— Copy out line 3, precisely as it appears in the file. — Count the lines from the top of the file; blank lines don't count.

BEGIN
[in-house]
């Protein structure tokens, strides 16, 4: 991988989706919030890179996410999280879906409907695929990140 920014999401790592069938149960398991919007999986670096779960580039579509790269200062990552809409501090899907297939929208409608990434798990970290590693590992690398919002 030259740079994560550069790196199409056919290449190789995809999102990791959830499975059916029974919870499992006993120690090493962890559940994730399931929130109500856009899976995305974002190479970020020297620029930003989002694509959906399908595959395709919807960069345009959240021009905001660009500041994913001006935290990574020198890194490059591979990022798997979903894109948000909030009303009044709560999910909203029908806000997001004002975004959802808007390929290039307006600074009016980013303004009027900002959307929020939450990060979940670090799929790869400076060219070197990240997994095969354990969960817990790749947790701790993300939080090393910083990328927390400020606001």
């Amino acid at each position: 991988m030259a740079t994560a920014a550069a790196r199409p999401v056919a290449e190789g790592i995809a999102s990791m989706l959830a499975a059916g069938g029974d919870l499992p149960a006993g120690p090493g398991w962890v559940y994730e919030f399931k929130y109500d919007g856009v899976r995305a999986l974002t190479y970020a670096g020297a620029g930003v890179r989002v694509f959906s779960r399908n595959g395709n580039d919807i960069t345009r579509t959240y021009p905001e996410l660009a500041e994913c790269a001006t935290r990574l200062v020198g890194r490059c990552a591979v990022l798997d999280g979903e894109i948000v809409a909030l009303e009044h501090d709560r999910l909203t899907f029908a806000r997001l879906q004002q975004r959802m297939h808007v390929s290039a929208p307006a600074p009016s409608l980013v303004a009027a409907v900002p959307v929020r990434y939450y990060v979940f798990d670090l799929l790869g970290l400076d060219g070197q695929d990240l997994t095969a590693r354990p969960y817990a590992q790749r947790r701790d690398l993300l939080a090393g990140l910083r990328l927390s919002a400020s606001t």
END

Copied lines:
């Amino acid at each position: 991988m030259a740079t994560a920014a550069a790196r199409p999401v056919a290449e190789g790592i995809a999102s990791m989706l959830a499975a059916g069938g029974d919870l499992p149960a006993g120690p090493g398991w962890v559940y994730e919030f399931k929130y109500d919007g856009v899976r995305a999986l974002t190479y970020a670096g020297a620029g930003v890179r989002v694509f959906s779960r399908n595959g395709n580039d919807i960069t345009r579509t959240y021009p905001e996410l660009a500041e994913c790269a001006t935290r990574l200062v020198g890194r490059c990552a591979v990022l798997d999280g979903e894109i948000v809409a909030l009303e009044h501090d709560r999910l909203t899907f029908a806000r997001l879906q004002q975004r959802m297939h808007v390929s290039a929208p307006a600074p009016s409608l980013v303004a009027a409907v900002p959307v929020r990434y939450y990060v979940f798990d670090l799929l790869g970290l400076d060219g070197q695929d990240l997994t095969a590693r354990p969960y817990a590992q790749r947790r701790d690398l993300l939080a090393g990140l910083r990328l927390s919002a400020s606001t």